Background: Mitral annular calcification (MAC) is associated with worse outcomes after mitral valve replacement (MVR). With limited data available on long-term outcomes, we reviewed our experience of MVR in presence of MAC. Methods: A retrospective review of 1,710 consecutive patients who underwent MVR between January 2000 and December 2015 was performed. Patients with isolated primary MVR (n = 496) were included, whereas patients with concomitant cardiac surgery (n = 1,068), previous MVR (n = 110), and mitral valve (MV) endocarditis (n = 36) were excluded. MV calcification was classified as MAC present in anterior/posterior annulus and vertically at the level of leaflets/subvalvular apparatus. A conservative approach towards annular debridement was followed. Results: Our sample's mean age was 64.4 ± 14.1 years, and included 279 (56%) women. MV calcification was observed in 169 (34%) patients with MAC in 115 (23%). Older age, higher ejection fraction, peripheral vascular disease, diabetes, dialysis, and previous aortic valve surgery were associated with increased prevalence of MAC. Patients with MV calcification had higher stroke rate (p = 0.040), patients with anterior leaflet and commissural calcification had higher pacemaker implantation (p = 0.010, p = 0.001, respectively), and patients with circumferential MAC had higher postoperative dialysis (p = 0.006). Operative mortality was not significantly different (p = 0.466) between MAC (n = 1, 1%) and non-MAC (n = 9, 2%) patients. MAC was associated with late mortality (unadjusted hazard ratio, 1.62; 95% confidence interval, 1.20 to 2.18), though on multivariable analysis age, diabetes, dialysis, hypertension, previous aortic valve surgery, previous coronary artery bypass grafting, and MVR with a bioprosthetic valve were found to be independent risk factors for mortality whereas MAC was not. Conclusions: A conservative approach to treat MAC achieves satisfactory results. Patients with MAC have significant comorbidities contributing to a worse survival, though MAC in itself is not a risk factor for mortality.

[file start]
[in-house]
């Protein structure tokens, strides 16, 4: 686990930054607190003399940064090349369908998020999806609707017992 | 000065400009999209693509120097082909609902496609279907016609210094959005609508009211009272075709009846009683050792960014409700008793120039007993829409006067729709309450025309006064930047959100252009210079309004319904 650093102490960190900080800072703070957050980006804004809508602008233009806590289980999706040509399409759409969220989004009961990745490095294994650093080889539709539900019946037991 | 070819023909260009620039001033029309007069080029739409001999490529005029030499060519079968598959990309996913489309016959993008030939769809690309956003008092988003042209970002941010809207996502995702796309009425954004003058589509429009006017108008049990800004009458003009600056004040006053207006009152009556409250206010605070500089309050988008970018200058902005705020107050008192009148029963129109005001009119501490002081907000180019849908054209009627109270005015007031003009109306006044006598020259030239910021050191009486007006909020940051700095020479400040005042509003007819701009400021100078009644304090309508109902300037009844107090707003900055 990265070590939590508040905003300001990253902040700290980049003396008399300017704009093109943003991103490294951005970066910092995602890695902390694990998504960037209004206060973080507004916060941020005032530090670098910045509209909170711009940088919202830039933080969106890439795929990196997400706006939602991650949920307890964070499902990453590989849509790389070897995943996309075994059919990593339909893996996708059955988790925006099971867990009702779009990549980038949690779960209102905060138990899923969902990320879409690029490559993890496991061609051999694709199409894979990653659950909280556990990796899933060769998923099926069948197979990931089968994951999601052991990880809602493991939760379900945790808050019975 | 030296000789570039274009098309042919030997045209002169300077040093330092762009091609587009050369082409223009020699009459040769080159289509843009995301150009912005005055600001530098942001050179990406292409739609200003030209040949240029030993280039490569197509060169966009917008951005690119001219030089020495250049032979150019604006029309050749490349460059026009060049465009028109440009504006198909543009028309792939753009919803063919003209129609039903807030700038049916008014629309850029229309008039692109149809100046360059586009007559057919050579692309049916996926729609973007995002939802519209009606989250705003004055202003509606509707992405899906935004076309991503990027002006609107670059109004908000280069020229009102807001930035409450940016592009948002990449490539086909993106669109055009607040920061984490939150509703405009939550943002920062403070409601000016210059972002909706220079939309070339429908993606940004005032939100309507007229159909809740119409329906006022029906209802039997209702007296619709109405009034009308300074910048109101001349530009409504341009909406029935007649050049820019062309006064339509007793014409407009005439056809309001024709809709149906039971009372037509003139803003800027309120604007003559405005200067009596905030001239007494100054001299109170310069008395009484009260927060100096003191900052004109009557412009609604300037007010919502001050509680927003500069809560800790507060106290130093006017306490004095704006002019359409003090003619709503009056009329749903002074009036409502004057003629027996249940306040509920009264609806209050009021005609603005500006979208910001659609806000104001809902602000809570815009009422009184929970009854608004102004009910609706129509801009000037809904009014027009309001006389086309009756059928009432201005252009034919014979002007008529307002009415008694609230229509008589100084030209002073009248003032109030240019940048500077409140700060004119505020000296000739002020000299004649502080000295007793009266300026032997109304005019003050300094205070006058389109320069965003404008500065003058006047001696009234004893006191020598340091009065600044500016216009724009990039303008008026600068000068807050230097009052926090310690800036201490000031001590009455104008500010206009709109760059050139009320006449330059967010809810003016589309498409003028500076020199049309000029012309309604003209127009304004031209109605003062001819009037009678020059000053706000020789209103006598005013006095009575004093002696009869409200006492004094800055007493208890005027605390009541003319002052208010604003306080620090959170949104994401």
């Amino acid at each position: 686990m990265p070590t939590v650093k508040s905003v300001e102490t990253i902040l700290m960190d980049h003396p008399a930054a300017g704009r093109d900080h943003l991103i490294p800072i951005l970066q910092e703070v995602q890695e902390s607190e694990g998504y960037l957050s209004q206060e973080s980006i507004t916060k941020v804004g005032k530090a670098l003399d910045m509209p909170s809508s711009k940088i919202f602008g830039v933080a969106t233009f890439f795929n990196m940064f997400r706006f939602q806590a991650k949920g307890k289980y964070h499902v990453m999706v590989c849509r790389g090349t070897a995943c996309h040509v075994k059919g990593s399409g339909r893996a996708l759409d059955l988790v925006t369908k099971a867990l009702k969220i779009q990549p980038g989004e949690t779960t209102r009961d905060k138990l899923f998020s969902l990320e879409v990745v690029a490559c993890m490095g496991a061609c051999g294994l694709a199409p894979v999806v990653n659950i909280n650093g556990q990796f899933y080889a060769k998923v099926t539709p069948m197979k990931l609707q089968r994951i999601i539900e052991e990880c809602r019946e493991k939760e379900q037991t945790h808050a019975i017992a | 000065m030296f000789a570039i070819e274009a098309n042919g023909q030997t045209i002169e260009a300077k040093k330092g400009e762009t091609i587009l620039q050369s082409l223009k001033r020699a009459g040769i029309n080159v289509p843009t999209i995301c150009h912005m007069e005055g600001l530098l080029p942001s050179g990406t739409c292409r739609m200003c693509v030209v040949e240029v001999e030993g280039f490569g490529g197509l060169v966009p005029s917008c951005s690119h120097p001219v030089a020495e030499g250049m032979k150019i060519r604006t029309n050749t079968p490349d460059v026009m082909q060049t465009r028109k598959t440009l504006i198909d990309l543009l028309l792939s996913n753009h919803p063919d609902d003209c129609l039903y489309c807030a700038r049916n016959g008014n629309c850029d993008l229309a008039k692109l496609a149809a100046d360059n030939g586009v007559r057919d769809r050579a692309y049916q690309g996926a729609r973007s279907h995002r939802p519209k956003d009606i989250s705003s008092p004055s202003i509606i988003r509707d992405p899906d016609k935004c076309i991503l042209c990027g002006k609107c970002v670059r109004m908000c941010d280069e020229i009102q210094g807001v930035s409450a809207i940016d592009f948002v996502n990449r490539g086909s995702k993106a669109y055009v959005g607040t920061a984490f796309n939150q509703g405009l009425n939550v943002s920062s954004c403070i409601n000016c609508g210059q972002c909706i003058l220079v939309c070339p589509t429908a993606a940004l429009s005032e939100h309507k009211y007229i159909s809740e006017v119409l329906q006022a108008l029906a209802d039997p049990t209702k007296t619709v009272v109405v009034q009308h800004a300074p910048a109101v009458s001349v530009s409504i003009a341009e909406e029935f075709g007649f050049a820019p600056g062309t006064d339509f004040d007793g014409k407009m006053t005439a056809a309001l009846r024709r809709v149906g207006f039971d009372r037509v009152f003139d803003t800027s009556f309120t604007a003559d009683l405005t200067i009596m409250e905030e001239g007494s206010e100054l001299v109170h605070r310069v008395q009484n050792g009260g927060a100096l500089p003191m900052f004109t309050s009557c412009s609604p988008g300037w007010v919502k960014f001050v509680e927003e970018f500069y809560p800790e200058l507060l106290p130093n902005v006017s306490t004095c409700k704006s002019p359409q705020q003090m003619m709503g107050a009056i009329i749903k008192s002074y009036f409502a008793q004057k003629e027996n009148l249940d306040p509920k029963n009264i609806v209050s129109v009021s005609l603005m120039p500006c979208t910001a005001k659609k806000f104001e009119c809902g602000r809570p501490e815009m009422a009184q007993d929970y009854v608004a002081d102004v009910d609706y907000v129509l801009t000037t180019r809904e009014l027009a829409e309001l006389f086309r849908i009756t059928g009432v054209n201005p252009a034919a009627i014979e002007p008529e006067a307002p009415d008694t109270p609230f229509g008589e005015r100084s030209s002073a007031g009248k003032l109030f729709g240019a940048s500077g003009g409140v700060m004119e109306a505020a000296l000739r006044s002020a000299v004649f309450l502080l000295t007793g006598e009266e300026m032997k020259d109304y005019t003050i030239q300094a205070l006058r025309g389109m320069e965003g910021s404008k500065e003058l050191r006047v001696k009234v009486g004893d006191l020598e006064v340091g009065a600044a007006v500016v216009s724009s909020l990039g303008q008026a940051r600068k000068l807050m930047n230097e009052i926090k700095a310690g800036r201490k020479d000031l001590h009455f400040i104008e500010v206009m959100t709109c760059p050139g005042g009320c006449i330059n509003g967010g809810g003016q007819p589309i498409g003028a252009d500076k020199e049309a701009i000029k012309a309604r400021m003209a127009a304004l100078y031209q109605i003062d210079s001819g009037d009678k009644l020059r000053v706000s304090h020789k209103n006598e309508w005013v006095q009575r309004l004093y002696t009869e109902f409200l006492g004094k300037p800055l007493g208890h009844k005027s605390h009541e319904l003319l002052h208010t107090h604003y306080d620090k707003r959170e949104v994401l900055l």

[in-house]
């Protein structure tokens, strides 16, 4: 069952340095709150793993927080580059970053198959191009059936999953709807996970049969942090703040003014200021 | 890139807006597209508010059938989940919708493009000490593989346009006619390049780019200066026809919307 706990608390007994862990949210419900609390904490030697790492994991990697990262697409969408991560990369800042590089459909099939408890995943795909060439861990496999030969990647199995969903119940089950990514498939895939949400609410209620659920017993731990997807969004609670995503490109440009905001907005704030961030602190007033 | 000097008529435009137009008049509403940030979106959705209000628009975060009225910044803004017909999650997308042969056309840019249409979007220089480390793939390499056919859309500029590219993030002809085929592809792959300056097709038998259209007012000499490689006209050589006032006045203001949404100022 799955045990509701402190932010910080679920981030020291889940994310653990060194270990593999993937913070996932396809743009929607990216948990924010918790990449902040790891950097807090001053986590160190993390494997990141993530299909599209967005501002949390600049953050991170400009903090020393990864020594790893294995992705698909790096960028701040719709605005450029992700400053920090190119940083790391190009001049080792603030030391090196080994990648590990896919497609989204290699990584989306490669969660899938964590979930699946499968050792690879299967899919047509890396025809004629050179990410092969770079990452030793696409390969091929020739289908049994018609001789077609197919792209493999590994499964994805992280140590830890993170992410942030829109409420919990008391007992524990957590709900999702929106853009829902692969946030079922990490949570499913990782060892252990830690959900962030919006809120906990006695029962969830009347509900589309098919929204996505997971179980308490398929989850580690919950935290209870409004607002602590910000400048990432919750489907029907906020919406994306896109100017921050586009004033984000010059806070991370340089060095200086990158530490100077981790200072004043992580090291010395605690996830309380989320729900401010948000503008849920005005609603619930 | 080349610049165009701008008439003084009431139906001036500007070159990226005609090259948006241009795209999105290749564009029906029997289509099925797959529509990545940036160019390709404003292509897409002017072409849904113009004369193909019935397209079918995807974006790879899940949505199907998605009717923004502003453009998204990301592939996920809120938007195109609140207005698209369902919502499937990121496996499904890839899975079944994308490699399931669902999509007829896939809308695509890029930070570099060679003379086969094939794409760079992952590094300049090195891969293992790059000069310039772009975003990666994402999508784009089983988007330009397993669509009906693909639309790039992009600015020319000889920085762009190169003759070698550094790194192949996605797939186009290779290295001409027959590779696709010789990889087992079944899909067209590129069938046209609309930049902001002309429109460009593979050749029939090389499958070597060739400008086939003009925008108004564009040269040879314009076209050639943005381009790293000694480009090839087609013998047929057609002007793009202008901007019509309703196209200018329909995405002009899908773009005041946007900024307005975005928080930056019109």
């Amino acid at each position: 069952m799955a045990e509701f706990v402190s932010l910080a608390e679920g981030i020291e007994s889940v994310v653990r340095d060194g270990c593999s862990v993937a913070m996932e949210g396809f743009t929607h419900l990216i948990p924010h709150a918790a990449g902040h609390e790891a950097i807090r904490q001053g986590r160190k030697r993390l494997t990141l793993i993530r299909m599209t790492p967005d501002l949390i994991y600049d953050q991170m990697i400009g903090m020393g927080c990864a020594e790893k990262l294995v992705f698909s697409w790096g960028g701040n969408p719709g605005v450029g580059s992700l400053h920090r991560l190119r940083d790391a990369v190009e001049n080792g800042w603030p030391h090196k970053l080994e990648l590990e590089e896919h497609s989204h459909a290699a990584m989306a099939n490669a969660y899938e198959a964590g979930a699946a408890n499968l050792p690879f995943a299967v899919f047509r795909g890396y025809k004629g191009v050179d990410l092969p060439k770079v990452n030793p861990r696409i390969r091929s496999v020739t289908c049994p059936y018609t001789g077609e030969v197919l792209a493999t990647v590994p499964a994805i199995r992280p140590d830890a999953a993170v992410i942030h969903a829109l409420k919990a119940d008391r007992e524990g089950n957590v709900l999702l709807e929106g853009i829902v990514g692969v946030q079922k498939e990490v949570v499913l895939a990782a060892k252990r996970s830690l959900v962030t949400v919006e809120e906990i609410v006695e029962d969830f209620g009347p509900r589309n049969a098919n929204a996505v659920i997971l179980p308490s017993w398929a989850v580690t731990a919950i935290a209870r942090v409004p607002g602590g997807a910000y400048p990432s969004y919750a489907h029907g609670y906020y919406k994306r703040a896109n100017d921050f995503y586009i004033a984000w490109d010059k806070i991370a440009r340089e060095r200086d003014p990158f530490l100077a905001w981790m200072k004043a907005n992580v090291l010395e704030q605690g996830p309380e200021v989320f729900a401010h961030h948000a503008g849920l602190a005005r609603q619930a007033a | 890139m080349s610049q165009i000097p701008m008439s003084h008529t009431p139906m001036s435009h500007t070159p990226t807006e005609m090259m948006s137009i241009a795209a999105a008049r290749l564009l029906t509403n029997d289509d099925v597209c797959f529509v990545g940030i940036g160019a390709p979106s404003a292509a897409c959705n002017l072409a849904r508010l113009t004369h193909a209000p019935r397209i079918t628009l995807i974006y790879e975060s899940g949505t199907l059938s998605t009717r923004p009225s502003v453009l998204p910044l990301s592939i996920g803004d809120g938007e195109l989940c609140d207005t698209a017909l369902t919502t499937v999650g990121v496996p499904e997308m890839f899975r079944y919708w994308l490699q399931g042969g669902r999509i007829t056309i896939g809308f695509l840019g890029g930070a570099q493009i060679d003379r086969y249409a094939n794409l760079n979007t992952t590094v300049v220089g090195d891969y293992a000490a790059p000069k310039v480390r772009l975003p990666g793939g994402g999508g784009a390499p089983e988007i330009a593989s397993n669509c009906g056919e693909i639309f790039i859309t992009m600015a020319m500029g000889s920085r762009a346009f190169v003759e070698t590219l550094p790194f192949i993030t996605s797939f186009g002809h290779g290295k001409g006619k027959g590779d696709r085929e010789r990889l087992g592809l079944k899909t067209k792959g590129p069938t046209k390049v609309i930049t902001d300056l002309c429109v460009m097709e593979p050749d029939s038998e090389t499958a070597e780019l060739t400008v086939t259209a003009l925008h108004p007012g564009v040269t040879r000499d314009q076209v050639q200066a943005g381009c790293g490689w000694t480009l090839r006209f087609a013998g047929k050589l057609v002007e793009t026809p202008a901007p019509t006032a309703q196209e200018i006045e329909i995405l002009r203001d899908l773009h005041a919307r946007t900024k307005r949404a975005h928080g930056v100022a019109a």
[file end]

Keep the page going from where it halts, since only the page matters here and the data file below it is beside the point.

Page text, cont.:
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© 2019 The Society of Thoracic Surgeons